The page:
Students struggle to make campus housing decisions as colleges make reopening plans

Lila Seidman
UC Irvine Associate Dean for Students Megan Osborn wore a mask to a drive-through commencement ceremony in May. What campuses will look like in the fall is still an open question.  (Raul Roa / Daily Pilot)

When the UC Irvine campus abruptly shut down in mid-March in response to the coronavirus — like many colleges across the country — Lori Sinanian immediately left her nearby apartment to shelter with her family in Los Angeles.

To break the lease on the Irvine Co-owned apartment, Sinanian and her three roommates ponied up nearly $2,000 apiece.

“It was a horrible situation,” said Sinanian, who is graduating this month. “We paid two months extra for an empty apartment.”

The situation isn’t unique to Sinanian. Dozens of students are now protesting Irvine Co.’s practices amid the pandemic and recently urged local officials to intervene. The company declined to comment through a spokesperson but pointed out that the company has offered temporary rent reductions.

Without city action, the students aren’t legally protected. Lease-breaking isn’t one of the statewide emergency rent protections enacted because of the pandemic.

Only Solano County has passed a law giving residents the right to temporarily break lease agreements without penalty, as long as it's related to the coronavirus, according to Joseph Tobener, a Bay Area attorney specializing in tenant law.

There are other emergency protections in place. Gov. Gavin Newsom halted residential evictions in California for three months following the end of the coronavirus emergency period. In the city of Los Angeles, residents can defer rental payments for up to a year after the local state of emergency ends.

American Campus Communities, a large national student housing owner, has maintained mostly steady occupancy since March, Chief Marketing Officer Jason Wills said. Wills called a rash of lease-breaking in the spring a “knee-jerk response” to confusion and concern. In mid-April, the company preleased 76.6% of its portfolio for the upcoming academic year — up from 76.2% during the same period last year.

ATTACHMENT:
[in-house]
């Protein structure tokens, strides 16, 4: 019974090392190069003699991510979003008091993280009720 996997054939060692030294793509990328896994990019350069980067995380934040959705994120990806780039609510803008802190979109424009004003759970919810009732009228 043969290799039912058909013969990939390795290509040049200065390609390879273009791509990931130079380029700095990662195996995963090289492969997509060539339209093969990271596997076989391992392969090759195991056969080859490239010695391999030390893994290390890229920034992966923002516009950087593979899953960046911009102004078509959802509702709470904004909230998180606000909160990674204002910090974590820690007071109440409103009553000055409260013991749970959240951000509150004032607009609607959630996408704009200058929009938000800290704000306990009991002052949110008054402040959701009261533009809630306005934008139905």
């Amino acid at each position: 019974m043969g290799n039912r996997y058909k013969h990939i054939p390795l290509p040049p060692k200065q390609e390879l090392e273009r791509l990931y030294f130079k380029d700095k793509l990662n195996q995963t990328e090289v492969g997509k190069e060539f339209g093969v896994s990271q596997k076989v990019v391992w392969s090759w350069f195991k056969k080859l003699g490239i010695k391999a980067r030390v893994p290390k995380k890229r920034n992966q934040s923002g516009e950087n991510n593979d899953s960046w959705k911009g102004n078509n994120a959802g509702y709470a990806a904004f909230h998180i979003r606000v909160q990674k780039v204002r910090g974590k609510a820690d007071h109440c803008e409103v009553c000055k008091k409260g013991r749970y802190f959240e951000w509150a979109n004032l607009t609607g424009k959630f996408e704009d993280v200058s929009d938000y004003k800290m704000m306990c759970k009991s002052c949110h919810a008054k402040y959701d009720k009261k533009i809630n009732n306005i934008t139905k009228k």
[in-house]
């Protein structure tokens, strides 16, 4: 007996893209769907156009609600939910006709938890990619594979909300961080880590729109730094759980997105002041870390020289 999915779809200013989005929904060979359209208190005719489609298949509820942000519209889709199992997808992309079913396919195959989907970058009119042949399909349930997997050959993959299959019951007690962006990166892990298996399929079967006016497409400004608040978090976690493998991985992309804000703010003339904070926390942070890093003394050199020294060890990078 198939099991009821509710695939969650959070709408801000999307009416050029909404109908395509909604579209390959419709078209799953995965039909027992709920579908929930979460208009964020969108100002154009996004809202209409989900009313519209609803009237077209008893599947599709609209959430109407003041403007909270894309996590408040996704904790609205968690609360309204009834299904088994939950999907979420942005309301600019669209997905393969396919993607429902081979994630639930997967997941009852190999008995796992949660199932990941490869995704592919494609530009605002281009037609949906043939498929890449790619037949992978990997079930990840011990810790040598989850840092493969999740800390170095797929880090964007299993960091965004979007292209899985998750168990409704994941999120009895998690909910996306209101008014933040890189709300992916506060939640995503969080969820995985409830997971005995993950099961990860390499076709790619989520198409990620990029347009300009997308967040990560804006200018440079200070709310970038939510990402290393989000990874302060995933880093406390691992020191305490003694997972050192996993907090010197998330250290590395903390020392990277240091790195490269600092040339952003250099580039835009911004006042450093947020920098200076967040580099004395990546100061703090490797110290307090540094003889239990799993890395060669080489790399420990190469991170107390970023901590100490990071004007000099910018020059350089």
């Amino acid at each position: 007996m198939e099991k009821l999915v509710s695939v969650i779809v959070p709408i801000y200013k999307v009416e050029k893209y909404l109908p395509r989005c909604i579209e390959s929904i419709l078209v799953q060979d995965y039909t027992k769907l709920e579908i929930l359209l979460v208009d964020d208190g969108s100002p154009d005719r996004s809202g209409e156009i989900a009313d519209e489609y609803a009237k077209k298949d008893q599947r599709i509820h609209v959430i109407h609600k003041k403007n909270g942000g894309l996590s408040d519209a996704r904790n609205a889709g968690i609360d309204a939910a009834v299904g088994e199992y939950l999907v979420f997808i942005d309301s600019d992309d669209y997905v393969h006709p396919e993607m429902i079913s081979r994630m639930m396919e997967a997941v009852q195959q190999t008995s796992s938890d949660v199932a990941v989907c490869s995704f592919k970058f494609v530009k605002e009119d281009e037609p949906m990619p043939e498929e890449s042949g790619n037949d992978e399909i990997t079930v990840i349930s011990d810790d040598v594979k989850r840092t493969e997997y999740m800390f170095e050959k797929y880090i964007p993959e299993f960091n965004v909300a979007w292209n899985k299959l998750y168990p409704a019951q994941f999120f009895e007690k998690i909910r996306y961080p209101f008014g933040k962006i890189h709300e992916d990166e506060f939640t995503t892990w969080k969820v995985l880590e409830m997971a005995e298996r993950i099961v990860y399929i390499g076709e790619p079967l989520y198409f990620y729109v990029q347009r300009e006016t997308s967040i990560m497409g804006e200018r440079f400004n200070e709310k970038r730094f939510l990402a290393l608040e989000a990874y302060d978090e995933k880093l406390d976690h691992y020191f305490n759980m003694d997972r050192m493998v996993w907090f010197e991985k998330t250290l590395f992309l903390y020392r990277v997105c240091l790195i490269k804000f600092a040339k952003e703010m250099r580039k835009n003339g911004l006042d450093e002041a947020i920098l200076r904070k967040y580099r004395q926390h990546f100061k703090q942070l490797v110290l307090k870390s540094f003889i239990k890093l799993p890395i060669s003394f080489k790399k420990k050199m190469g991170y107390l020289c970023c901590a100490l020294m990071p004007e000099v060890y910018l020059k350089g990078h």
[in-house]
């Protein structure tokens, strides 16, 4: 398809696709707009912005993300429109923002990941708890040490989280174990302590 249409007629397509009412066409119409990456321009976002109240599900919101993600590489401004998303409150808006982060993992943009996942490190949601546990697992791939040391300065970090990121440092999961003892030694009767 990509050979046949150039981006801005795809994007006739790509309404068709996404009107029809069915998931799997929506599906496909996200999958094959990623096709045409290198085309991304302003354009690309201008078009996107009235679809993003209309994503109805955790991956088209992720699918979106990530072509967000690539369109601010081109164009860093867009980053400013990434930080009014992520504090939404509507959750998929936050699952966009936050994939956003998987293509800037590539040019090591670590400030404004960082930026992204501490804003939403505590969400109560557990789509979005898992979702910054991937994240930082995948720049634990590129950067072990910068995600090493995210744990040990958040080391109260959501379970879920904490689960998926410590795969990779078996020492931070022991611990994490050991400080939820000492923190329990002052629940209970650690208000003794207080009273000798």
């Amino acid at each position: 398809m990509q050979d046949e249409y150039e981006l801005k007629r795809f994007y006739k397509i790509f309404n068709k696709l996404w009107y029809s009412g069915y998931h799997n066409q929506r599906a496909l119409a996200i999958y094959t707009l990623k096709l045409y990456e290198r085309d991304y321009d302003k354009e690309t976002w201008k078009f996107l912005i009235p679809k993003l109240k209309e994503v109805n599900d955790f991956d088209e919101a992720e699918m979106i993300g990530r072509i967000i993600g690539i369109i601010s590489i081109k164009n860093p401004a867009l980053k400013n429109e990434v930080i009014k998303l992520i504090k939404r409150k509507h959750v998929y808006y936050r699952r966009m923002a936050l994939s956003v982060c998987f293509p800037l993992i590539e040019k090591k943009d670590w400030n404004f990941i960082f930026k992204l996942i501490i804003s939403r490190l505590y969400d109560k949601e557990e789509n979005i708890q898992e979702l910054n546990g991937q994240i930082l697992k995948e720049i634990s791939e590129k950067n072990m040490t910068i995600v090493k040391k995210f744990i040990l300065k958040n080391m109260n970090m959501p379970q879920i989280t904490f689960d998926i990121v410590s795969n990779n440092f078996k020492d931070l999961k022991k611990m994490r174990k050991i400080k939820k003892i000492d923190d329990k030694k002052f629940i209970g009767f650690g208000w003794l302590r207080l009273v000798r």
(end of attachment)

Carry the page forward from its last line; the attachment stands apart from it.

However, Tobener said his law office is fielding 15 to 20 calls a week from parents and students, primarily in the Bay Area, who want to break their lease. “It’s only going to get worse," he said.

Tom Bannon, president of the California Apartment Assn., said several concerned landlords reached out for advice about the issue last month.

Tobener and Bannon figure that more students might want to get out of their leases if their campuses remain closed or open for limited use, singling out the University of California system, which hasn’t yet announced concrete plans for the fall.

“The big question is, are those students going to stay with Mom and Dad or friends, or are they going to move into those apartments that they had planned to move into?” Bannon said.

UC officials said all of its campuses will be “in operation,” in the fall, but they have offered little detail. Each campus is likely to announce a plan this month, spokeswoman Sarah McBride said.

“We are considering a mixed approach for classes” — sometimes referred to as a hybrid model — “with some student instruction potentially delivered in classrooms and labs, while other instruction may remain remote,” McBride said in a statement.

USC announced it would offer in-person classes with safety measures and online classes in the fall, becoming one of the first major universities in the state to announce a specific reopening plan. California State University, the largest four-year college system in the country, plans to offer instruction primarily online, with some exceptions.

Referring to the hybrid model, Sinanian said, “Students are now wondering, ‘Am I going to rent an apartment for one in-person class?’”

Drew Sugars, a spokesman for Glendale Community College, said the lines between what universities mean when they say they will be open or closed is blurring. His community college will stick to distance learning in the fall, with some exceptions.

Other schools are “basically saying what I’m saying, but they’re packaging it differently,” Sugars said.

That means students are making fall housing decisions based on limited details of what “open” and “closed” will really look like.

Jimmy Winick, a rising junior at UCLA, signed a lease for a nearby apartment even before the pandemic hit. He said landlords weren’t letting other students he knew out of their leases after the coronavirus hit, “so I wouldn’t imagine that they’d let us out if something like online classes happened.”

Winick isn’t going to try to break his lease. Echoing several students, Winick said he wants to be close to campus, “to pick back up at least a little bit on some of the social element that we've all kind of been missing.”